Regulators are forcing Meta (formerly Facebook) to display certain advertisements more evenly across its membership.
What’s new: The United States government compelled Meta to revise its ad-placement system to deliver ads for housing to members regardless of their age, gender, or ethnicity. The company is voluntarily rebalancing its distribution of ads for credit and employment as well.
How it’s changed: The new algorithm will control ads that appear to U.S. users of Facebook, Instagram, and Messenger. Meta will roll it out by December.
- The company now allows advertisers to define the eligible audience for an ad based on variables like location, interests, and online activity but not age, sex, race, or ethnicity.
- For any given ad, the algorithm periodically monitors and corrects for differences between the actual and eligible audiences. Say, the system serves a housing ad that’s intended for park-going birdwatchers in New York City. If it ends up being viewed only by park-going, bird-watching Latina women in their 40s, the algorithm will retarget it in a way that’s more likely to reach people of other ethnic backgrounds, genders, and ages.
- It assigns a heavier weight to members of the eligible audience who have viewed more ads in the last 30 days. The settlement doesn’t explain the reason for this requirement, which appears to encourage the system to show more ads to more-active users.
- Meta will report the algorithm’s results every four months to the U.S. Justice Department and a third party nominated by the company and approved by the government.
Behind the news: The update is part of a settlement between Meta and the U.S. Justice Department, which found that the company had violated laws against discrimination in housing. Meta also agreed to terminate a different system that was intended to enforce a more even distribution of ads but was found to have the opposite effect. It will pay a fine of $115,054, the maximum penalty under the law.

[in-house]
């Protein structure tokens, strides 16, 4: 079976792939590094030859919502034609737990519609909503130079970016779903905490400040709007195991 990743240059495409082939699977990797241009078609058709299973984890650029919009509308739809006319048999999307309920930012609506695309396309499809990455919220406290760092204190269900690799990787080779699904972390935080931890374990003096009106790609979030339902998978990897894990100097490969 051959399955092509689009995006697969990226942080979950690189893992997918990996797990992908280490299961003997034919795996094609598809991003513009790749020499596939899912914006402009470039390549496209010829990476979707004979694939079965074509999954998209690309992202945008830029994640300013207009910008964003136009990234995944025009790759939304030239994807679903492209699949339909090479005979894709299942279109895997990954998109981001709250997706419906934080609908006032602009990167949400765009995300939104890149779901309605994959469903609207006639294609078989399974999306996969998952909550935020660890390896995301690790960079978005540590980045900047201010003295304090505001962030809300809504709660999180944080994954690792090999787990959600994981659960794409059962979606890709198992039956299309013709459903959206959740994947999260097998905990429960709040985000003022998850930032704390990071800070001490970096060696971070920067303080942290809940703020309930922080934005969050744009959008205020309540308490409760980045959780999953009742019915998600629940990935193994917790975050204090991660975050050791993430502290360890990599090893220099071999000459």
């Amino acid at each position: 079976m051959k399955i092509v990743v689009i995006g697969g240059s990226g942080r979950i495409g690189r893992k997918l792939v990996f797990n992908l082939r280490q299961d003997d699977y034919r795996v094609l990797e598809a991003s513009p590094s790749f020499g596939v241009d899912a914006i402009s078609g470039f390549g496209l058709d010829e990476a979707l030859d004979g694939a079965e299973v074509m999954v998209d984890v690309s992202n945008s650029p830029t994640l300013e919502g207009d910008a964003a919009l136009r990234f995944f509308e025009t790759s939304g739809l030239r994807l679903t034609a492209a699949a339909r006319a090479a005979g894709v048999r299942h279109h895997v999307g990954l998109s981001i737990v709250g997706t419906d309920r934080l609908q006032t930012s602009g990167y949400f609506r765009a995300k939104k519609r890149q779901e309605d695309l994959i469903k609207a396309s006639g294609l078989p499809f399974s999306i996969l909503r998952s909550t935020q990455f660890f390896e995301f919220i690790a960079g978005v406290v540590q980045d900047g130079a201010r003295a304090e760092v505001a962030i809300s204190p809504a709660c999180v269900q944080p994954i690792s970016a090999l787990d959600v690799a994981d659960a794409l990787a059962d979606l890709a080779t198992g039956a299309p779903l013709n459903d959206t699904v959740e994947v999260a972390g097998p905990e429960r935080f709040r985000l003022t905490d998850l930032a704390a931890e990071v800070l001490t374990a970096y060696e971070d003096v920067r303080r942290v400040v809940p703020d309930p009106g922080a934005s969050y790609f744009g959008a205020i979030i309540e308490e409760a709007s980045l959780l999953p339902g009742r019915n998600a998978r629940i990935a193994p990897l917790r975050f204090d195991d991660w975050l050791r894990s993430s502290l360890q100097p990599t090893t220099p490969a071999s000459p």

Why it matters: AI technology is largely unregulated in the U.S. But that doesn’t mean the federal government has no jurisdiction over it, especially when it migrates into highly regulated sectors. Facebook once hosted ads for credit cards that excluded younger people, job postings that excluded women, and housing ads that excluded people by race. Regulators who oversee civil rights didn’t settle for mere changes in Meta’s advertising guidelines and ultimately forced it to alter the algorithm itself.
We’re thinking: Meta’s periodic reports will provide some evidence whether or not regulation can mitigate algorithmic bias. Still, we wonder whether regulators can craft effective rules. Data can be sliced in a variety of ways, and it can be very difficult to detect bias against a particular group within a slice. For example, a system that appears not to discriminate by gender on average may do so, say, within a particular type of town or when handling a certain sort of housing. Given the slow progress of legislation and the rapid development of technology, we worry that regulators will always trail the companies they regulate.